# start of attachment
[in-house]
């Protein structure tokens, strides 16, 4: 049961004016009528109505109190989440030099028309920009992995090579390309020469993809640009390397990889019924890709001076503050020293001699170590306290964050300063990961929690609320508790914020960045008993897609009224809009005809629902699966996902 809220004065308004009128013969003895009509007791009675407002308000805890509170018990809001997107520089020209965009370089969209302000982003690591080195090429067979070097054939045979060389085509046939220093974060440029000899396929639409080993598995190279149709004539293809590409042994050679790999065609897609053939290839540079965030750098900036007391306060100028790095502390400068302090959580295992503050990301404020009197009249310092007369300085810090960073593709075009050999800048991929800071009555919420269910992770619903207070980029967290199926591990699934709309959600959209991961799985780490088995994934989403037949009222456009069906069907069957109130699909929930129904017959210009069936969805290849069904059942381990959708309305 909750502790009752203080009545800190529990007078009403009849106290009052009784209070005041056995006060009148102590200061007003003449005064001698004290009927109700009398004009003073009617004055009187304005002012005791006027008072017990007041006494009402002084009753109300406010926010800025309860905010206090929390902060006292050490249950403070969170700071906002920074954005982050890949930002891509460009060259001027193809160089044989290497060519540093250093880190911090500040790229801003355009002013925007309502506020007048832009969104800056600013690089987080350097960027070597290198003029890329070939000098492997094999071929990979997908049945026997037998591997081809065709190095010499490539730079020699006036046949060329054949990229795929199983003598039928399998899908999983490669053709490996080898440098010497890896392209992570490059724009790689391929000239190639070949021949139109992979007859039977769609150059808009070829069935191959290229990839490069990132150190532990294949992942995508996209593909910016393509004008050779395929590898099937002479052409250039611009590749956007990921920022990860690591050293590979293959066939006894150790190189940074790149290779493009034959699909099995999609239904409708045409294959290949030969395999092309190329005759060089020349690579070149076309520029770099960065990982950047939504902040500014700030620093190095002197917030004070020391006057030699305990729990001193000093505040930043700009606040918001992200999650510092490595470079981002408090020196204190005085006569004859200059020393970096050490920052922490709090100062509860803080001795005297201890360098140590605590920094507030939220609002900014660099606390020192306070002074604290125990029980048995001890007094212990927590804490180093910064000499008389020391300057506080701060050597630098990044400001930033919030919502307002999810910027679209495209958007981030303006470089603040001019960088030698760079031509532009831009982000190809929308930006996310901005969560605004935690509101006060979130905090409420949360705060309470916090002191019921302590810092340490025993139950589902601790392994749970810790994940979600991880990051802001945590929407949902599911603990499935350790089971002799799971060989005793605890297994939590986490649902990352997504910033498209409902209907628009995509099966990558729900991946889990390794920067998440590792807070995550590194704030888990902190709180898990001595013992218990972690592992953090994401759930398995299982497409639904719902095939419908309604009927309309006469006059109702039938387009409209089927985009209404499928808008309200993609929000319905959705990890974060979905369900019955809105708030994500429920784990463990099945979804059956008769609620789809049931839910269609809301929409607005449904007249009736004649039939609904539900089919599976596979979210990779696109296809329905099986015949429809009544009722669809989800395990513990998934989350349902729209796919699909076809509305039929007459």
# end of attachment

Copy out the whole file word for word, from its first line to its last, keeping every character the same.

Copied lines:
[in-house]
């Protein structure tokens, strides 16, 4: 049961004016009528109505109190989440030099028309920009992995090579390309020469993809640009390397990889019924890709001076503050020293001699170590306290964050300063990961929690609320508790914020960045008993897609009224809009005809629902699966996902 809220004065308004009128013969003895009509007791009675407002308000805890509170018990809001997107520089020209965009370089969209302000982003690591080195090429067979070097054939045979060389085509046939220093974060440029000899396929639409080993598995190279149709004539293809590409042994050679790999065609897609053939290839540079965030750098900036007391306060100028790095502390400068302090959580295992503050990301404020009197009249310092007369300085810090960073593709075009050999800048991929800071009555919420269910992770619903207070980029967290199926591990699934709309959600959209991961799985780490088995994934989403037949009222456009069906069907069957109130699909929930129904017959210009069936969805290849069904059942381990959708309305 909750502790009752203080009545800190529990007078009403009849106290009052009784209070005041056995006060009148102590200061007003003449005064001698004290009927109700009398004009003073009617004055009187304005002012005791006027008072017990007041006494009402002084009753109300406010926010800025309860905010206090929390902060006292050490249950403070969170700071906002920074954005982050890949930002891509460009060259001027193809160089044989290497060519540093250093880190911090500040790229801003355009002013925007309502506020007048832009969104800056600013690089987080350097960027070597290198003029890329070939000098492997094999071929990979997908049945026997037998591997081809065709190095010499490539730079020699006036046949060329054949990229795929199983003598039928399998899908999983490669053709490996080898440098010497890896392209992570490059724009790689391929000239190639070949021949139109992979007859039977769609150059808009070829069935191959290229990839490069990132150190532990294949992942995508996209593909910016393509004008050779395929590898099937002479052409250039611009590749956007990921920022990860690591050293590979293959066939006894150790190189940074790149290779493009034959699909099995999609239904409708045409294959290949030969395999092309190329005759060089020349690579070149076309520029770099960065990982950047939504902040500014700030620093190095002197917030004070020391006057030699305990729990001193000093505040930043700009606040918001992200999650510092490595470079981002408090020196204190005085006569004859200059020393970096050490920052922490709090100062509860803080001795005297201890360098140590605590920094507030939220609002900014660099606390020192306070002074604290125990029980048995001890007094212990927590804490180093910064000499008389020391300057506080701060050597630098990044400001930033919030919502307002999810910027679209495209958007981030303006470089603040001019960088030698760079031509532009831009982000190809929308930006996310901005969560605004935690509101006060979130905090409420949360705060309470916090002191019921302590810092340490025993139950589902601790392994749970810790994940979600991880990051802001945590929407949902599911603990499935350790089971002799799971060989005793605890297994939590986490649902990352997504910033498209409902209907628009995509099966990558729900991946889990390794920067998440590792807070995550590194704030888990902190709180898990001595013992218990972690592992953090994401759930398995299982497409639904719902095939419908309604009927309309006469006059109702039938387009409209089927985009209404499928808008309200993609929000319905959705990890974060979905369900019955809105708030994500429920784990463990099945979804059956008769609620789809049931839910269609809301929409607005449904007249009736004649039939609904539900089919599976596979979210990779696109296809329905099986015949429809009544009722669809989800395990513990998934989350349902729209796919699909076809509305039929007459």